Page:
I have a 1.5K and it only comes with the small collet, you can get the 2.2K with the 20 instead of 11 to give you a larger range of bits. If you use the 8mil phenolic plates it should be strong enough.
Hi Donald Thanks for the advice, yes hope the 8mm phenolic will hold as I've added 50mm in hight to the plates, the er20 collet is the one I will go for, will be using nema 23 1.8 holding torque, the only thing I was worried about is the 8mm acme rod, with the weight, that's why I was looking for someone who as used this combination, Thanks again Donald. Kev
hi guys, update with some mods, but not happy so be doing some more, the 16mm acme screw, is very loud and looks like it gonna stop, when cutting circle or corners, if I try to up the speed its just jams up, my thinking is to take the nema motors of the screw and have a small belt drive to them, so if you recommend the best size pullys to go for I would welcome your input, the first photo the spindle holder is a bearing block cut down and a slice cut through thanks guys kev
Hi Kev, looking at your pics, I'm guessing you are using 5 start acme screws, which are normally a good thing, but if your motors are designed for developing their max torque at a higher RPM than you are running them, you need to adjust something. I know you know that. So your choices are to build a reduction drive (which you are asking about) or to change out your drive screws. Switching from 5 start 1/2" screws (which give you 2 turns per inch of travel) to regular acme thread screws (that are 10 turns per inch of travel) will move the power curve where you want it. If you elect to build reduction drives, I'd aim for a 3 to 1 reduction, BUT I'm saying that without knowing the specs of your motors exactly the size and pitch of your screws. You may only need to adjust some of your driver settings to give you more power. The last solution and the one I'd suggest if you can afford it, change to motors that are a correct match for the rest of your hardware. You need to be aware that there is no "best" fix for your problem. Any of those three methods will work just fine. The most labor intensive would be changing the screws and nuts. The motor change-out is easy, but costs the most and building three matching reduction drives may cost the least, but will only be slightly less difficult than changing the screws. If you want to post the motor specs and the screw info, I might be able to make a better suggestion. Also tell us what software you are running? I use Mach3, but there are folks here that run pretty much all of them. I'd sure check the settings first. Turn up acceleration, etc. Monitor the temps, if you are over heating the motors, the load is causing them to draw to much current. Too much current and you can cook a stepper motor or blow a driver module. Adjust a little at a time. You might try changing the micro stepping switches.
when I got these did not now anything about cnc, so I could have got it all wrong, thanks for replying to me, kev these are the 4 micro steppers II. M335 Stepper Driver Low cost, Non-creeping phenomenon under low speed. Low noise and non-resonant region. Supply voltage up to 30V DC. Output current up to 3.5A. Suitable for 2-phase and 4-phase motors. High speed optoelectronic isolation signal input. 1, 2, 8, 16 adjustable micro step control for more accurate and smoother motor running. Automatic idle-current reduction. Protection these are my y axis screws TR16X8D-P2 Multi Start Trapezoidal Right Hand Spindle / Leadscrew hi these are the nema 23, could only get 8 wire, so wired in series, SY57STH76-3008B Nema 23 high torque hybrid stepper motor The SY57STH76-3008B stepping motor has a holding torque of 1.89Nm and has a rated current of 2A in series and 4A in Parallel. The motor is 1.8 degrees-per-step Specifications: General specificationsElectrical specifications Step Angle1.8Rated Voltage (V)2.6 Temperature Rise (℃)80 Max (Max 2 phase on)Rated Current in Sereis (A)2.0 Ambient Temperature-20～+50Rated Current in Parallel (A)4.0 Number of Phase4Resistance Per Phase in Series(+/- 10% Ω)2.2 (25℃) Insulation Resistance (MΩ)100 Min (500VDC)Resistance Per Phase in parallel(+/- 10% Ω)0.55 (25℃) Insulation ClassClass BInductance Per Phase in Series (+/- 20% mH)7.16 Max.radial force (N)28 (20mm from the flange)Inductance Per Phase in parallel (+/- 20% mH)1.79 Max.axial force (N)10Unipolar Holding Torque (N.cm)1.4 Rotor inertia (gcm2)480Bipolar Holding Torque (N.cm)1.89 Mass (Kg) 1.0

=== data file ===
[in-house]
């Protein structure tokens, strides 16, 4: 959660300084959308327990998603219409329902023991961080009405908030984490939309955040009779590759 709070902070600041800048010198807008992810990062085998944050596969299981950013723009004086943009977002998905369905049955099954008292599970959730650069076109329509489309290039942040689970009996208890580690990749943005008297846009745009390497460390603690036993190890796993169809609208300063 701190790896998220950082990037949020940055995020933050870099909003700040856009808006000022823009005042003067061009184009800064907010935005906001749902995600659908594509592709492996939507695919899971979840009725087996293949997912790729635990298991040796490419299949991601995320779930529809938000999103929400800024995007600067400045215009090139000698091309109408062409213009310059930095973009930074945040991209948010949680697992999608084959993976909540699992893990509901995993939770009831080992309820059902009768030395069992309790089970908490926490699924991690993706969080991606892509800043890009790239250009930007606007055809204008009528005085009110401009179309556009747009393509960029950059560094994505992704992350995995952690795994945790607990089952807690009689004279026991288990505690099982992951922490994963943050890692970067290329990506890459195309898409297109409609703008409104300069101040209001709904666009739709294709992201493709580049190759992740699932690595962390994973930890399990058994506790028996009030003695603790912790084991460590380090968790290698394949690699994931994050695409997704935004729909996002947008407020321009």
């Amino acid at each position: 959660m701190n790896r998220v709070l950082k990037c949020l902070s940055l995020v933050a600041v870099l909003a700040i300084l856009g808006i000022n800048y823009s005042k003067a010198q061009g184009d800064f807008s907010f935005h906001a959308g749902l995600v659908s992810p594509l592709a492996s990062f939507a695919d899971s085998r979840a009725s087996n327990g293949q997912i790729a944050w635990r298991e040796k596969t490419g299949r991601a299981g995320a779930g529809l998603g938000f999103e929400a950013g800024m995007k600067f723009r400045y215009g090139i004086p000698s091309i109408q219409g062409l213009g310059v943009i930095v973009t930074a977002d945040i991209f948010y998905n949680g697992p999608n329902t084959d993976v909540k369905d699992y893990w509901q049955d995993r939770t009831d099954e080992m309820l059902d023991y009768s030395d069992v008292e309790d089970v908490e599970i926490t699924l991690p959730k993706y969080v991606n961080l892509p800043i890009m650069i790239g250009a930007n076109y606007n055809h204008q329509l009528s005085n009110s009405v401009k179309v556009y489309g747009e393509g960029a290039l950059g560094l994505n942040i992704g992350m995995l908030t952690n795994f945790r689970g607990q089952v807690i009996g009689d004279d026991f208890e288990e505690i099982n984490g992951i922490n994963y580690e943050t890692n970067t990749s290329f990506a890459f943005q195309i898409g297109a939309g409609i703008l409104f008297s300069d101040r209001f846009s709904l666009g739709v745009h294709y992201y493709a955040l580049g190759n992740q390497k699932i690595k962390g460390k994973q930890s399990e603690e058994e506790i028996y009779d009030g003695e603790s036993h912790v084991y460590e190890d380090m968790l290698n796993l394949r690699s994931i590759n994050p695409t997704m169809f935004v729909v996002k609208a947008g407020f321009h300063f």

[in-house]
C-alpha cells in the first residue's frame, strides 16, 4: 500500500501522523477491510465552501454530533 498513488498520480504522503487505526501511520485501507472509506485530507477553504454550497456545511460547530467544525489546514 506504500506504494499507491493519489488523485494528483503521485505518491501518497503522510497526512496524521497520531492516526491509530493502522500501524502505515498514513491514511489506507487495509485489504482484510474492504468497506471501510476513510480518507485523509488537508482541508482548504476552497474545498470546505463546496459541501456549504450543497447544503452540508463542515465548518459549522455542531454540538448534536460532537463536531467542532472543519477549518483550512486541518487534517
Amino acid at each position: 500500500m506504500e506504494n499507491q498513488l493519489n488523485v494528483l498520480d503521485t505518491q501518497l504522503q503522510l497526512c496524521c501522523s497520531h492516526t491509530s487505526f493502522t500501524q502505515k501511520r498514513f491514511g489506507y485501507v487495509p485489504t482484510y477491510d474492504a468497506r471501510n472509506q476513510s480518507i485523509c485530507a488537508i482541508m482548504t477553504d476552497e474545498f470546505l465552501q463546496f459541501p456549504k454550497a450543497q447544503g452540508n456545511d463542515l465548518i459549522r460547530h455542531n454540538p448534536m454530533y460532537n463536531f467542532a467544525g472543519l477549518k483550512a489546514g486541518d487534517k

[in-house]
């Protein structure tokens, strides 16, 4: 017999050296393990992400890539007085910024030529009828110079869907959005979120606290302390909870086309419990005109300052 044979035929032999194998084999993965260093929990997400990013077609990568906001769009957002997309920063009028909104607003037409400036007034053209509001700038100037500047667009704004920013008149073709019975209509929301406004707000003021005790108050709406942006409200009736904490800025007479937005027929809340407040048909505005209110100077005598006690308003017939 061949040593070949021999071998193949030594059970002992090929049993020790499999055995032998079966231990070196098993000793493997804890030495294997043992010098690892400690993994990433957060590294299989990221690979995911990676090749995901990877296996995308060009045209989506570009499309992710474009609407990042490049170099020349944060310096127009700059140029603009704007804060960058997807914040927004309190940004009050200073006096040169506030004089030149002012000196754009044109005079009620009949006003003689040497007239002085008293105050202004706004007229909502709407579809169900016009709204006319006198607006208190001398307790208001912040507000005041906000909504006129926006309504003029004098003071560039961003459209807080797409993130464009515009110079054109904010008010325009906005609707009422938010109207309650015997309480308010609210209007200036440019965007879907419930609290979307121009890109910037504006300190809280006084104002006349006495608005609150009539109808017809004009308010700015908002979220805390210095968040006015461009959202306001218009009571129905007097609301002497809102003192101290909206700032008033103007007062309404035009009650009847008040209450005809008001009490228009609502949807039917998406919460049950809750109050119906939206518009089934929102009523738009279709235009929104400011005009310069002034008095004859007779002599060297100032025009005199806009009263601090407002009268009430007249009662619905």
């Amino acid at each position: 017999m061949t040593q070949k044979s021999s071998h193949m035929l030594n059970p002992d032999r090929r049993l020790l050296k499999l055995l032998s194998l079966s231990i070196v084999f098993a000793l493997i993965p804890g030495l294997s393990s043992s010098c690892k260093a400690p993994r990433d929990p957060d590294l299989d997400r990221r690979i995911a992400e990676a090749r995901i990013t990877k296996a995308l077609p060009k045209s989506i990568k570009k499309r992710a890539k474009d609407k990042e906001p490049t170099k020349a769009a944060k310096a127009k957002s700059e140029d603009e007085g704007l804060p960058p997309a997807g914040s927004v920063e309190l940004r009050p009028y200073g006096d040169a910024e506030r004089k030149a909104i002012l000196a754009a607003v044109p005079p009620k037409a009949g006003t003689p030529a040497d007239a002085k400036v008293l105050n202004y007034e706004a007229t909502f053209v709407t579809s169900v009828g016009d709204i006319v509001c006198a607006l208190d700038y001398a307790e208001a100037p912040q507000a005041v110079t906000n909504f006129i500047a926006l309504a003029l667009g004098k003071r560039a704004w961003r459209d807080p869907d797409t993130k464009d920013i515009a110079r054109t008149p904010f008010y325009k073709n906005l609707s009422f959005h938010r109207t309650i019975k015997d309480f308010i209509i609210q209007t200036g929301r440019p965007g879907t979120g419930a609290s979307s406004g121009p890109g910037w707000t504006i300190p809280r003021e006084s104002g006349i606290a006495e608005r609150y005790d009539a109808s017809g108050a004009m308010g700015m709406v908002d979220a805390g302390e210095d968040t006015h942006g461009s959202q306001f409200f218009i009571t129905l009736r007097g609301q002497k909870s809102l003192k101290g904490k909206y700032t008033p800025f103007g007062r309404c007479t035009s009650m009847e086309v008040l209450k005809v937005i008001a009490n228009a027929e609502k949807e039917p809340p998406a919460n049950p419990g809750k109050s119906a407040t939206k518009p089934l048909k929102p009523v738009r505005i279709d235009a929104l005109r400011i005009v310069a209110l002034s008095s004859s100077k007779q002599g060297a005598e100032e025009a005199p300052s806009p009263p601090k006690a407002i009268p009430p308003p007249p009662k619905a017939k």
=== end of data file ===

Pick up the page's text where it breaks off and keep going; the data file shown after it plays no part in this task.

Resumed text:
Hi Kev, I want to bring up some information about selecting stepper motors. You might find it useful, but since you already have your motors, you can perhaps use it to figure out where your problem may be. I suspect that you have very good motors for your application, but your setup may be wrong. You have 8 wire motors wired in series. This is being done to limit the amount of current that can be demanded from your drivers that have a maximum rating of 3.5 amps - you must not exceed this or you will blow the driver chip. Wiring them in parallel allows more current handling and therefore more torque, but your drivers won't allow for that. Do not change to parallel even though it would be better. It will burn out your drivers. I don't think you told us how many volts your power supply is supplying, but I'd suggest you put a voltmeter on it and measure as you are cutting. If you see a big drop in voltage, it would indicate that the PS can't supply enough amps for the system. As a rule of thumb, you should always supply the highest voltage that the least tolerant part is rated for. In your case, the driver is rated for a maximum of 30v and since you don't want to crowd that by too much, I'm guessing you are using 24v power supplies. I hope at least two. It may seem I'm trying to drown you with information, but lots of folks ask these questions and the best answers are scattered all over the web. Hang in there and we will help figure things out with you. Look over the stuff below and check those voltages and how many amps your PS is rated for and how many you have. Now that we know the other stuff we are getting closer. What follows is not my work and I can't take any credit for it other than finding and vetting it as best my humble abilities allow me to. Don't get lost in it, just glean what you can from it and I'll highlight what I feel are the most important parts for you. I also put a link to where I found this great work and if anybody else finds it helpful that they pass it along, and give credit where it's due. Larry http://www.mycncuk.com/threads/1524-What-size-stepper-motor-do-I-need A Tutorial on motor torque calculations A question oft asked on MYCNCUK is "how big a motor do I need?". There is no simple answer to this, and the options are usually: a) follow someone elses build and copy theirs; b) take a guess and try again if you are wrong; or c) work it out, which is the subject of this tutorial. When choosing a motor you need to know: a) what power and torque output is required at a given speed b) what electrical characteristics are appropriate to acheive that What I have tried to do here is the engineering approach, by showing the calculations needed to get some idea of power, which then dictates motor size. I am concerning myself with a stepper motor directly driving a leadscrew to move the gantry, table, etc. Similar calculations can, however, be done for belt drive or geared up/down with timing pulleys. DISCLAIMER: This tutorial is to give you an insight into how to approach the selection of a motor. I take no responsibility for any consequences of following this tutorial and you alone are responsible for your choice and purchase of motors etc. So lets start with assessing what torque might be needed. The basic properties we need to be concerned with start with the moving element, be it table, gantry, milling head or whatever, and that is its mass. We need to know this, either by actually weighing it, or by estimation based on the volume of material and the density of the material or by adding up the weights of the component parts. A gantry for a router would be the weight of the slides (from manufacturer data) plus the weight of the aluminium parts (calculated using 2750 as the density) and the weight of the steppers, router, etc. Typically on a small router this would be in the order of 20kg, which we will use as our worked example - yours will be different. If you work out the motor needed for the heaviest element, then this is the worst case and the same motor will work for everything else (although you may chose to do the calculations for each axis in turn to see if there are saving to be made). So, we know what our moving part's mass is. The motor has to make this component move, first by accelerating it and then maintaining that velocity. To do so it must first overcome the initial friction (stiction) and then maintain the drive against the friction of the moving parts and against any cutting forces. Minimising that friction is therefore crucial. For linear or rolling bearings the friction can be calculated and the stiction is generally very small. For dovetails (as on a mill) it is not easy to calculate and is best measured with a spring balance, firstly to determine what pull is required to get the table moving and then to maintain that movement. This might be as much as 15kgf initially, dropping to 5kgf. The second aspect to accelerating the moving item is to overcome its inertia (the tendency of something to remain at rest) - this is true even if friction were zero. The motor turns the leadscrew to convert rotational motion into linear motion. There is friction here too, expressed as the efficiency of the leadscrew. This is typically 80% for ballscrews and as low as 30% for trapezoidal screws (bronze or delrin nuts on steel) and inertia, as the screw itself has inertia which is dependent on its mass and its length. Now we have all the elements we need. So, considering the frictional component of the torque, this is given by: Torque = F * p/(2pi * e) [1] where F is the force to be overcome in Newtons, p is the screw pitch in metres and e is efficiency. For this example I shall assume a TR12x3 trapzoidal screw 12mm dia, 3mm pitch. The force to be overcome is, as said above, either the stiction or the kinetic friction plus the cutting forces. For the purposes of simplicity assume the cutting forces range from 5N for wood to 20N for alloy using the sort of spindles/cutters found in hobby sized machines up to 75N for steel on a mill. The frictional forces are calculated from the mass of the load and the friction coefficient: F = M * g * Fc [2] where g is gravity, which can be taken as 10 Typical static friction coefficients for common sliding mechanisms are: 0.003 for a ball slide, 0.01 for low-end ball races on aluminum channel, 0.05 for teflon on steel, 0.16 for bronze on steel 1.10 for cast iron on cast iron. For most of these the kinetic frictional coefficient can be taken as the same, although it is around 0.2 for greased cast iron to cast iron. Assuming a low cost router using ball races and our 20kg load the frictional force (from equation 2) is 20 * 10 * .01 = 2N. Add to this the cutting force for wood at 5N and the force to be overcome is 7N, therefore the torque (from equation 1) is: T = 7 * .003/(2pi * .3) = 0.01Nm This doesn't sound a lot when motors are rated at 1 - 3Nm, but we haven't finished yet. The second calculation is the inertia of the moving item, expressed in terms of the inertia seen by the motor. The symbol we use for this is J(load) and it is calculated thus: J(load) = mass(load) * pitch^2/(2 * pi)^2 [3] where mass in Kg, pitch in metres gives inertia in kg m^2 [note: ^2 means raise to the 2nd power, e.g. square it] In our example we will use a trapezoidal TR12x3 single start screw to move this 20Kg gantry, so from equation 3, J(load) = 20 * 0.003^2/40 = 4.5 x 10E-06 kgm^2 (the 40 is a good approximation to 2pi squared). To this we add the inertia of the screw, which is given by: J(screw) = 1/2 Mass * radius^2 [4] where the mass is given by: mass(screw) = pi * radius^2* length * density [5] In our worked example a 12mm screw 800mm long has a mass of 3.1416 * .006^2 * .8 * 7800 = 0.71kg and therefore an inertia of J(screw) = 1/2 * 0.71 * .006^2 = 1.28 x 10E-05, so the screw has a higher inertia than the load! The total inertia to be overcome is the sum of J(load) and J(screw) = 1.72x10E-05 kgm^2. (Note the spreadsheet also adds in the rotor inertia of the motor) Next we have to decide how fast we want the gantry to move under load. Typically for a wood router anything from 500 to 1000mm/min would be suitable, for cutting aluminium you might want to look at 1800mm/min or better when using small cutting tools. The maximum traverse speed is given by: Smax = max motor rpm * screw pitch. [6] In many cases the speed will be determined by the available drivers and the motor. Few motors will give much torque above about 1000steps/sec on low voltages (24v being the typical supply used), so the maxium speed we could reasonably expect under load for a 200step motor is going to be 1000/200 * 60 * .003 = 0.9m/min or 900mm/min. At this speed the angular velocity of the screw will be: w = 2 * pi * screw revs/sec [7] In our example this becomes 6.28 * 1000/200 = 31.4 rads/sec. Note that the spreadsheet also shows whether the screw is likely to whip at the chosen speed depending on the type of fixing. For most basic systems fixed/free or supported/supported would be a typical configration, but this may need to be adjusted (or a bigger diameter screw chosen) for larger/faster designs. Now we need to decide what acceleration we want. There is a correllation between the speed of movement and the ideal acceleration to avoid loosing steps but allow rapid direction changes for accuracy of cut. Obviously as the speed increases the acceleration needed to maintain cut accuracy is higher, however for rapids a lower acceleration can be tolerated. A typical router at around a 1000mm/min would need an acceleration on the order of 2300rads/sec^2. The torque required to achieve this acceleration against the inertial loads is T = J * A [8] Which gives 1.72x10E-05 * 2300 = 0.04Nm. (the spreadsheet assumes rapids need ~1/3 the acceleration of that used for cutting). Adding the two components of torque together we have a total torque requirement of 0.052Nm at the motor speed of 1000steps/sec (i.e. 5rps, 300rpm). The spreadsheet also adds in the detent torque (the torque needed to overcome the magnetic attraction between stator and rotor - this is what gives rise to the 'cogging' feel of a stepper motor when turned by hand.) You can see that the torque required is very different to the 'torque rating' of the motor. It is important to note that the holding torque of a stepper motor is to some extent of little relevance. This is the physical torque required to overcome the electromagnetic forces holding the rotor stationary and is the torque the motor tends towards as speed drops to zero. In practice this torque is rarely available or used. While the size of a stepper motor generally dictates the low speed torque, the ability of the drive electronics to force current through the windings of the motor dictates the high speed torque. Remembering that a stepper motors torque ratings are based on sinusoidal drive current; running it on a square wave signal of a switched driver is at best an approximation at low revs and is progressively worse at higher revs unless there is sufficient voltage to force the current through the winding. A good rule of thumb, for best performance, is: Vd = 32 * sqrt(L) [9] where Vd is operating voltage, and L is the motor inductance in mH. If your drivers are limited in voltage a low inductance motor is essential if you want any reasonable speeds. The inductance of the windings and the drive voltage used dictates the corner speed of the motor. The calculations are too complex to describe here but the spreadsheet allows you to put in the motor parameters to get a go/no go view. In an ideal world you would want to run the motor just below its corner speed to get maximum power output and a torque that is essentially constant across a range of revs. Once you get past the corner speed the torque falls off rapidly. This is a consequence if you design for high power at cutting speeds (to minimise the likelhood of loosing steps) but then want fast rapids which take you over the corner speed - if the torque drops too low you will either lose steps or worse the motor will stall. So, lets look at the motors available. Pick any website, such as Zapp Automation's, and look at the list of NEMA17 and NEMA23 motors. Here are the options: Motor V A mH Nm Inertia SY42STH47-1684B 2.80 1.6 2.8 0.44 68 SY57STH51-1008B 9.24 0.7 32.8 1.00 275 SY57STH51-3008B 3.10 2.1 3.6 1.00 275 SY57STH56-2008B 5.04 1.4 10.0 1.24 300 SY57STH56-3008B 3.15 2.1 4.4 1.24 300 SY57STH76-3008B 4.00 2.1 6.4 1.85 480 Plugging any of these into the spreadsheet gives similar results, so which to choose? Next calculate the ideal voltage for each (the spreadsheet shows this as the 'ideal voltage') Motor V A mH Vd SY42STH47-1684B 2.80 1.6 2.8 54 SY57STH51-1008B 9.24 0.7 32.8 183 SY57STH51-3008B 3.10 2.1 3.6 60 SY57STH56-2008B 5.04 1.4 10.0 101 SY57STH56-3008B 3.15 2.1 4.4 67 SY57STH76-3008B 4.00 2.1 6.4 81 Lets assume we want to use a low cost driver board, such as the System3 from DIYCNC which is OK to 2.5A but limited to 30v max, or the TBA6560 boards available on eBay. None of those are going to manage 60v, indeed 24v is the likely voltage, but the motors that are the lower ideal voltage will perform better with those drivers. So on this basis the SY42STH47-1684B or the SY57STH51-3008B would be contenders. I'd probably opt for the 1Nm NEMA23 motor over the 0.44Nm NEMA17 to give a bit more leeway and scope for upgrades. Anything bigger would be a waste of money and would perform no better (and usually worse - there is such a thing as too big a motor). Below shows similar calculations repeated for a number of examples 25kg gantry 4' Rockcliffe oilite bronze on steel, TR12x3 1.2m long. 1000mm/min. Torque = 0.1Nm, power = 3W so a 1Nm - 1.5Nm motor. 35kg gantry 2m ballrace on channel, 16mm ballscrew 5mm pitch, 1.8m long, 2000mm/min. dense hardwood capable. Torque = 0.4Nm, power = 12W (typical 2Nm NEMA23 motor) 50kg dovetail table + 5kg workpiece + 5kg vice, 20mm ballscrew 5mm pitch, 900mm long, 1200mm/min, light alloy/steel cutting. Torque = 0.9Nm , power = 32W (8Nm NEMA34 motor) 50kg dovetail table + 10kg workpiece + 5kg vice, 25mm ballscrew 5mm pitch, 900mm long, 1800mm/min (with slightly reduced acceleration), heavy alloy/steel cutting. Torque = 1.1Nm , power = 64W (possible with 12Nm NEMA34 motor, but this is starting to get into servo motor territory to meet that speed/accel requirement) The calculations are contained in a Excel spreadsheet in the attached zip file http://www.mycncuk.com/attachment.p...bad542c4f63d90&attachmentid=1690&d=1265494438